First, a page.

People skip out on important things related to their health every year: their annual doctor’s visits, their blood draws to check their cholesterol – they even skimp on their medications. There are a number of reasons that they do it, from a lack of health insurance to plain old stubbornness or an insistence that they’re just fine. Surprisingly, embarrassment reigns on that list as well – it’s one of the main reasons that women choose not to get their Pap tests.
The process for getting a pap smear is relatively quick: an instrument is inserted, opened, a swab taken, and the swab sent away for testing. Contrary to the myth that a Pap smear test takes a lot of time and is painful, the process is actually painless; still, in a survey of about 2,000 women in the UK, about a third of them say that they skip or decline testing because they are embarrassed about the smell.
Broken down, the survey found that 35 percent of women skipped their test because they were embarrassed about their body shape, 34 percent were concerned about how their vulva appeared, and 38 percent were concerned about the smell. 33 percent reported that they would not get tested if they hadn’t shaved their lower area, and another 15 percent said that they would skip their test if other commitments interfered.
According to the charity Jo’s Cervical Cancer Trust, cervical cancer is the most common cancer to strike women under 35, and – when they delivered the survey – two-thirds of the women who were surveyed weren’t aware that they were at risk. Not having this awareness can post a huge health risk, as Lauren Bennie learned. Having put off getting her Pap smear until she was almost thirty, she wasn’t aware that she could contract cervical cancer.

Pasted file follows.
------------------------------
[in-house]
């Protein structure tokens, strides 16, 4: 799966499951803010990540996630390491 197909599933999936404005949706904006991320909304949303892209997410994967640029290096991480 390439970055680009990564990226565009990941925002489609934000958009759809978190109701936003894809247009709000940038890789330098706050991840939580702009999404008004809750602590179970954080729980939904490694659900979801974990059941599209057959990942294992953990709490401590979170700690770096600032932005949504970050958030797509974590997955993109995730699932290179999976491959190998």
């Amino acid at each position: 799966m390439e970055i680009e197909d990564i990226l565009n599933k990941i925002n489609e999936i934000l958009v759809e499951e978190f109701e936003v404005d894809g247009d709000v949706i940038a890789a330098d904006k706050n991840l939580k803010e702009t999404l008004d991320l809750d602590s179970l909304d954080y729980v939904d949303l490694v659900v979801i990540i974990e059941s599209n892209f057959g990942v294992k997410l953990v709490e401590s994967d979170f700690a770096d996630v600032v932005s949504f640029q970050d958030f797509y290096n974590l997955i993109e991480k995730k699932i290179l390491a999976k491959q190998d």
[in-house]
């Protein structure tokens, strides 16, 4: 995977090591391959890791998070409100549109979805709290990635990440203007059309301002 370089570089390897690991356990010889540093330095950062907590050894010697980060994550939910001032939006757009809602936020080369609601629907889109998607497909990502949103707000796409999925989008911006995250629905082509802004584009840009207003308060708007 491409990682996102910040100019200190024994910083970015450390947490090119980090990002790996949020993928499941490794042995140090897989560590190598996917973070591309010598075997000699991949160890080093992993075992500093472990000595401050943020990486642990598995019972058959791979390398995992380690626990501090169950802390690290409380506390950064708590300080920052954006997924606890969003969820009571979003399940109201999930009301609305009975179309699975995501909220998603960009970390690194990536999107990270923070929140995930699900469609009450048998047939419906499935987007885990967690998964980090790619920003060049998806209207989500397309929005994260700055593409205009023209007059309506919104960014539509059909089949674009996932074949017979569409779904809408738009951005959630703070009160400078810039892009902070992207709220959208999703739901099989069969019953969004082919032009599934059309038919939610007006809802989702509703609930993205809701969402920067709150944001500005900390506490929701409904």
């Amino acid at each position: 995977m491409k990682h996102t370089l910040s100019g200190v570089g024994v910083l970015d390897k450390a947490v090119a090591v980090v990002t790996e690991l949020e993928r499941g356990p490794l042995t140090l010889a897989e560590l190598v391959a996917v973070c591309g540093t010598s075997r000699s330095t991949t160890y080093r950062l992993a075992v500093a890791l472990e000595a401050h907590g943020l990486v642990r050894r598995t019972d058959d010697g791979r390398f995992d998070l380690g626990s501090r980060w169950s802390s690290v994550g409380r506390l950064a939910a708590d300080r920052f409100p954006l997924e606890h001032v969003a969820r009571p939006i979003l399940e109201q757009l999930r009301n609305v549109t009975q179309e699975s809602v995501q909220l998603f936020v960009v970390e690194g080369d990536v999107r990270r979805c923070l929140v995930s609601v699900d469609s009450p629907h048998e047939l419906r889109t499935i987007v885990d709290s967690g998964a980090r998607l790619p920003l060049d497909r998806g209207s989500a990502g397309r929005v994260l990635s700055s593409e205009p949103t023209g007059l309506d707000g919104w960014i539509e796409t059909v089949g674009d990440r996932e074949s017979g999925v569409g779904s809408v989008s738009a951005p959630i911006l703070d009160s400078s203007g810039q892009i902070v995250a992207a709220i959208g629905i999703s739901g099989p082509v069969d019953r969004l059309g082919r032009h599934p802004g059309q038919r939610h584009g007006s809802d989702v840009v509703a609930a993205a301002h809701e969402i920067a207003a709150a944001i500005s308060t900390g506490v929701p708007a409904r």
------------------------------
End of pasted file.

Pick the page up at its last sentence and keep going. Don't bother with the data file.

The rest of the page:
“So many silly things stopped me from going for my smear test,” she says. “I worried about the nurse being able to take one look at my bits and have some magic skill to be able to determine the number of sexual partners I’d had. I thought a lot about what kind of underwear and clothes to wear.” It wasn’t until she got the test back that she began to worry.
Facing symptoms such as dyskaryosis (known as abnormal cells) and colposcopy, Bennie underwent surgery to remove a part of her cervix. “Luckily I received the all-clear,” she says, “but if I had delayed my smear test any longer it could have been much worse. My smear test could have saved my life, please don’t put yours off.”
Nurses who work with the charity assure that the process will remain as professional as possible. “Please don’t let unhappiness or uncertainty about your body stop you from attending what could be a life-saving test,” says Robert Music, who works with the trust. “Nurses are professionals who carry out millions of tests every year, they can play a big part in ensuring women are comfortable.”
Pap smears are a women’s issue that is severely overlooked, and like the conversation about sexual harassment and women’s rights, there should be a constantly-prevalent conversation about it.
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